Protect your public lands
The 105th Congress’ second session in March 1998 included testimony from the top land-exchange appraiser in the U.S. saying that the appraisal system is not functional in several areas even “among reasonable people,” concluding that especially any “contentious” exchanges were “political determinations” and not “value-based” equalizations. Examples were given in the range of a million to tens of millions of dollars.
Private lands surrounding the exchange sold for $17,000 per acre compared with the adjacent public lands newly appraised at $2,000 per acre. That is an $18 million discrepancy. Ironically, this higher price was derived from adjacent purchases by the very proponents of this exchange – the rooms ranch at $6 million, and $2 million or $3 million in cash is still $9 million to $10 million short.
It has been highly contentious to sell unlisted public lands but especially among those in the negotiation rooms. So contentious that the proponents changed venues to the more favorable administrative land-exchange process from an unsuccessful bid in the legislative exchange process.
Both the Bureau of Land Management and the exchange proponent have said that if there is a great price difference favoring the public trust, a clause that protects the public interest is triggered. But that clause is invoked only if the appraisal of public lands is greater than the adjacent private land values. That is already a forgone public loss based on the provided appraisals. We already know they don’t work.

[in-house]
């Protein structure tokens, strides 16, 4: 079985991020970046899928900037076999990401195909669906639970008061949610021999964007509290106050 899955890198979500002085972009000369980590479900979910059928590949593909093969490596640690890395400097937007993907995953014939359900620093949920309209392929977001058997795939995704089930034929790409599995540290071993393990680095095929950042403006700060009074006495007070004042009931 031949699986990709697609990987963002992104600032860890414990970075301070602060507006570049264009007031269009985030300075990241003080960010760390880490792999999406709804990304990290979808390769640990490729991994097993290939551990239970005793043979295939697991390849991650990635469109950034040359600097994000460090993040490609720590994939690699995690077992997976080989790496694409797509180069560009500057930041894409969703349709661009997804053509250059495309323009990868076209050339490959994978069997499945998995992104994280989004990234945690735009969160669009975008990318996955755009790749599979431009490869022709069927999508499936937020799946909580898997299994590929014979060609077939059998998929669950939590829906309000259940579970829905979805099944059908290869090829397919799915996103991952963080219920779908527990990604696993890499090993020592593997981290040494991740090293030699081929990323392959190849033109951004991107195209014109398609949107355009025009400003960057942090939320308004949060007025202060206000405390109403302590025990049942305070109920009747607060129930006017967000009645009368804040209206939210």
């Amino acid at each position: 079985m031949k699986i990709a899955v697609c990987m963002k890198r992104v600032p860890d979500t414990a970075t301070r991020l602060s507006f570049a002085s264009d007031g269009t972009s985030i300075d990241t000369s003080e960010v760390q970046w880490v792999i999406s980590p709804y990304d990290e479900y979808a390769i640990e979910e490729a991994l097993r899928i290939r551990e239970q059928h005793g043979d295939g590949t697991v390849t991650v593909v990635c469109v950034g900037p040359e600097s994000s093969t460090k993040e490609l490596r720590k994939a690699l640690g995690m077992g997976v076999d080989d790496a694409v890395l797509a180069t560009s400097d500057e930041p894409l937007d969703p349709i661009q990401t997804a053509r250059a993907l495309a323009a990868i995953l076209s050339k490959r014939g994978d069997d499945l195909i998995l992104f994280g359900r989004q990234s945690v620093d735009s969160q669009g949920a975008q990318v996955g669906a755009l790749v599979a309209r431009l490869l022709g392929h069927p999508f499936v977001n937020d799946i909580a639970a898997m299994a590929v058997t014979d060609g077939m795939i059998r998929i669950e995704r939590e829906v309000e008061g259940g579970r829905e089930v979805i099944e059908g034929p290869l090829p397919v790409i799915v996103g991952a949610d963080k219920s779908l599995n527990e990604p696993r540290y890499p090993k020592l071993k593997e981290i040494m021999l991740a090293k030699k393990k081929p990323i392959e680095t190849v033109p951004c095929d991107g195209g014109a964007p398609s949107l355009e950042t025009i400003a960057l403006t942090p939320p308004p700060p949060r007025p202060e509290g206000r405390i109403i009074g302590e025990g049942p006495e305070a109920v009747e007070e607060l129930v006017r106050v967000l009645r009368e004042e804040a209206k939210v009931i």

The BLM is charged by Congress with “fiduciary responsibility” to the public. It is clear that this is not happening or going to ever happen using the existing appraisal system.
In addition, the access issue is one of the weakest and most abused criteria for disposing of public lands. Think of any favorite hike in excess of 45 minutes, and then think about it being gone. What about the rest of Sopris, the Flat Tops, the Bells, Daly, Chair and all the hard-to-get-to fishing streams and lakes. Where does it stop? Where do I get mine? Oh … I have mine, it’s called public lands!
Keep all public lands, and keep public lands useful. Mandate even values.
By any other name, this is a privately financed condemnation of public lands – without full compensation. I’m not sure it has a legal basis given what Congress said about its own appraisal system.
Don’t tell your kids how it used to be. If you are one of these officials, stand up – be a public land steward. Or if you spend any time on public land, call or write your local and county officials, your Congress and especially the BLM now.
Next up for Oyer is taking over the kitchen at the refreshed on mountain fine dining establishment Alpin Room on Snowmass, which is set to reopen on Tuesday, December 12.